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April weather

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The classic April day of memory has mild westerly winds, scudding clouds, blue sky, and the odd sharp shower. Driving this weather is the power of the sun drawing moist air off the cold sea (where temperatures are not much above their annual low point). It is this that causes cloud to bubble up after a sunny start and then fade away towards dusk.

But is this traditional pattern true anymore? (Or was it ever?) It has to be said that in recent years, high pressure has been remarkably common this month, often bringing quite static dry weather which can be persistently sunny or cloudy depending on the wind direction.

When the sun does shine, it feels just right: warm and pleasant without being too hot, with temperatures typically in the mid to high teens centigrade, perhaps rising into the low twenties if one is lucky. Except possibly right at the end of the month, when shade and suntan cream can start to look welcome, it is generally still a delight to sit out in the sun even in the middle of the day. Breezes also mean the air stays fresh and the sky a deep blue.

By contrast, under cloud, particularly when airflows come off the North Sea, it can feel distinctly cool. Early in the month such weather can have you reaching for winter coats and pullovers, and even looking lingeringly at woolly hats. One still needs warm bedclothes, and the central heating may go back on again, though not for extended periods. Except very early in the month, nights usually avoid frost, however, with temperatures typically around 5 to 8 degrees.

Hotter years

If high pressure sets in during April, it can bring plentiful sunshine and summer-like heat, as happened in 2007, 2011 and 2020. All three years saw temperatures regularly getting into the low twenties, and Good Friday 22 April 2011 was the hottest April day on record, with the thermometer reaching 26 degrees. This was also a rare Easter (along with 2019 and 2022 - see below) when all four days were sunny.

In April 2020, which tragically coincided with the nationwide lockdown to combat the coronavirus (everyone required to stay at home apart from food shopping and one daily walk, run or cycle), there were 14 days of unbroken sun, seven more of sun and cloud, and 12 days when the temperature got into the twenties. There was brief rain on the 6th and 12th (the latter being Easter Sunday), but the month then ended with three days of cloud, quite substantial rain and much cooler temperatures.

In 2007 the first three weeks were completely dry and even when westerlies returned from 23 to 27 April there were only a few scattered and very short showers. Following on from a very warm January to March, this this seemed to suggest a hot summer was in store. But in fact the rest of the spring and summer in fact turned out to be unusually cool and rainy.

In 2011 lows in the first five days produced one day of rain and there were a few spots on 11 April, after which the weather remained cool and cloudy for another three days. Otherwise hot sun predominated, producing some isolated thundery showers to the south of London on the 23rd and 29th, but no rain north of the Thames. Only in the last few days of the month did easterly winds take the edge off the temperatures.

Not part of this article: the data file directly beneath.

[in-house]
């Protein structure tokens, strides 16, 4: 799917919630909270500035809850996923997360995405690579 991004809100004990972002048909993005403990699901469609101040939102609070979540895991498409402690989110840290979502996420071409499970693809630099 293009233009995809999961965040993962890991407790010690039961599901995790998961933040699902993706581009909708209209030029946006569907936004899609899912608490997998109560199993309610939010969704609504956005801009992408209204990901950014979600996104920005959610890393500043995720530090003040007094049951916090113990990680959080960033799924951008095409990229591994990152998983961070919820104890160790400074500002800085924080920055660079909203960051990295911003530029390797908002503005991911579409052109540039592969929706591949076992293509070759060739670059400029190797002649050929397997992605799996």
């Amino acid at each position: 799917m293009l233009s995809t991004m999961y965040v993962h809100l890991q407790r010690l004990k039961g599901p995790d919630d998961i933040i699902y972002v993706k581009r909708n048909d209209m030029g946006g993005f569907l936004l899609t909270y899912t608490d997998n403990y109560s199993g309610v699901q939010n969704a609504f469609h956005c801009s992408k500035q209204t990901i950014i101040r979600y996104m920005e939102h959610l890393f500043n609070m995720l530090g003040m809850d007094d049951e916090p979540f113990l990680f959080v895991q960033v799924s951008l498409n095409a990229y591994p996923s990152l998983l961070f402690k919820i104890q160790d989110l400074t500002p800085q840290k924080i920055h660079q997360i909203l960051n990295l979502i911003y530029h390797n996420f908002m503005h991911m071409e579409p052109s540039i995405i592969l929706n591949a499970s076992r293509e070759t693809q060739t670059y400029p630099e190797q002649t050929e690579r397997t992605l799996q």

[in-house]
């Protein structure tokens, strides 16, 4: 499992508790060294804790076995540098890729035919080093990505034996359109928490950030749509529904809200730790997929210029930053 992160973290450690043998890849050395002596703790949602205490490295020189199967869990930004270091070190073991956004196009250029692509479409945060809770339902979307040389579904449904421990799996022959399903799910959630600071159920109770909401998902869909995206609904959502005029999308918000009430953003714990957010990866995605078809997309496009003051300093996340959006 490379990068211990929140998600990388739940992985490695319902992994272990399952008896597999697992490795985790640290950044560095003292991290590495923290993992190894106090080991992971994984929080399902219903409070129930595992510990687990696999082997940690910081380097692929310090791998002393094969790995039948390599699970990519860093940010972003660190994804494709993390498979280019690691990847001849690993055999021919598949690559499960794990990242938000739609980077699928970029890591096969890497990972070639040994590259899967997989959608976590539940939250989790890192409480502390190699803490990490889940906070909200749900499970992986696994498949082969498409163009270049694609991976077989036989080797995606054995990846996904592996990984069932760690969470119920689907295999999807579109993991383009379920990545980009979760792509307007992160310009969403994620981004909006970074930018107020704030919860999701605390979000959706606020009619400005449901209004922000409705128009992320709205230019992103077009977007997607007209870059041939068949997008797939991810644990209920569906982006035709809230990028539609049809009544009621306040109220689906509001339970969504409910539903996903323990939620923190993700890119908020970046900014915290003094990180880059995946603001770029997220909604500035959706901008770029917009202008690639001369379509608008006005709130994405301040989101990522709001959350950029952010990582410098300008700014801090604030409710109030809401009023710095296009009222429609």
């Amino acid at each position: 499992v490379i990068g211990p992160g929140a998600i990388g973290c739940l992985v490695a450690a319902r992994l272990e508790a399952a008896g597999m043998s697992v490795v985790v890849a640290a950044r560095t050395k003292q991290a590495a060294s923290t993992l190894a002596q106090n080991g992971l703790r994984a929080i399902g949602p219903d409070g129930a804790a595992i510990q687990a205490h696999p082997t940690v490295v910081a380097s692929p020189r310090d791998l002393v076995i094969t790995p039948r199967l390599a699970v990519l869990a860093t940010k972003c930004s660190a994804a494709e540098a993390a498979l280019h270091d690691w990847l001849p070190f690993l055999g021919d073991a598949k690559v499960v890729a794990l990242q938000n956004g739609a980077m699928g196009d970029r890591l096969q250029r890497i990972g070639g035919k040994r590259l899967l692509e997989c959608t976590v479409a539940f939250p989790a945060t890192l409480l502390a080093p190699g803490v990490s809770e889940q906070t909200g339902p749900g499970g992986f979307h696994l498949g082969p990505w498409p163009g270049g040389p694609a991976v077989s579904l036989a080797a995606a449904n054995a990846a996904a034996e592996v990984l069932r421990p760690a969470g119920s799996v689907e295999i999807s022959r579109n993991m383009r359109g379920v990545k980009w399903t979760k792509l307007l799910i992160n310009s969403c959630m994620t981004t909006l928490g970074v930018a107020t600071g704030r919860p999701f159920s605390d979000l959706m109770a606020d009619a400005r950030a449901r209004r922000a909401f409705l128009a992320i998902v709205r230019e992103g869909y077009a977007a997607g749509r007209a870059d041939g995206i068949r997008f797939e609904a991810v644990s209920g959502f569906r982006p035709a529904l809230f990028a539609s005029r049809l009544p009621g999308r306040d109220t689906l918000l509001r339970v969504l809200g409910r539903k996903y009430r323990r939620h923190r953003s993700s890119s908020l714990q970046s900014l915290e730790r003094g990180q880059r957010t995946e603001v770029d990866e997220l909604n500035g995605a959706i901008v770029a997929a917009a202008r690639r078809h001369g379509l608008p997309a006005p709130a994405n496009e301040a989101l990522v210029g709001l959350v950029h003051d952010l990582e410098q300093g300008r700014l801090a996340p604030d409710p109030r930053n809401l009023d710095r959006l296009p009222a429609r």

2014 was fairly benign with 9 sunny days and good amounts of sun on 11 others. There was high pressure from the 1st to the 3rd and 8th to the 18th, the latter producing a two week drought, though with moderate rain before and after it. Temperatures also remained moderate - 13-16 degrees even on sunny days, with just a handful excursions into the high teens (though night time temperatures were dipping into the low single digits as late as the 20th). Easter, from the 18th to the 21st, was pleasantly sunny apart from a wet Easter Day.

Other Aprils started unseasonably cold but soon warmed up, such as 2008 when highs to the south west and over Greenland brought north winds and 5 inches (12 cm) of snow overnight on the 6 April, a Sunday. It had melted by the afternoon but the following day also brought some snow overnight. However, by the 9th daytime temperatures were up to 14 degrees - warm enough to walk in shirtsleeves in the sunshine.

In 2013 the first week was very cool, following a bitterly cold March of east winds and grey skies. The 4th saw snow across the south east, which settled in Kent and Sussex. But the clouds also started to break up, and in the second week westerlies finally moved daytime temperatures into double digits and night time temperatures above freezing, raising them to 7-8 degrees by the 11th. On Sunday 14 temperatures surged to 22 degrees and winter was finally banished. The rest of the month was sunny, albeit alternating between temperatures in the mid to high teens, and others of just 10-13 degrees. In all the month saw 13 days and 10 with substantial amounts of sun.

In 2018 there was a static low to the west or south west for the first half of the month, with the weather quite cloudy but with sunny days on the 5th and 14th which brought welcome warmth (up to 18 degrees on the 14th) after a cold March. High pressure from the continent then set in from 16 to 22 April, with unbroken sunshine from 18 to 22 April and temperatures in the mid twenties, rising to 29 degrees on the 19th and 27 degrees on the 20th. The month finished on a fairly cool, cloudy and wet note, however, with temperatures generally in the mid teens, but no more than 8 degrees on the last three days of the month.

When the chill winds blow

It is not unusual for high pressure to bring easterly or northerly winds, which take the edge off temperatures. This can produce a lot of cloud, but does not always, and is often accompanied by a distinct lack of rain.

In 2021, for example, winds were almost always northerly or easterly due to high pressure, which kept temperatures down to 8-11 degrees in the first half and only 16 degrees at best in the second half (apart from one foray up to 18 degrees on the 19th). There were frosty nights throughout the month, with night time temperatures as low as minus 3 in the first half, and still only 2 degrees on the 30th, and even some snow flurries on the 5th and 11th in London. But despite this there was plenty of sunshine - eight days of full sun and 17 with sunshine and cloud. Apart from there snow flurries there was almost no precipitation until the 28th, when lows set in and there was useful rain at last.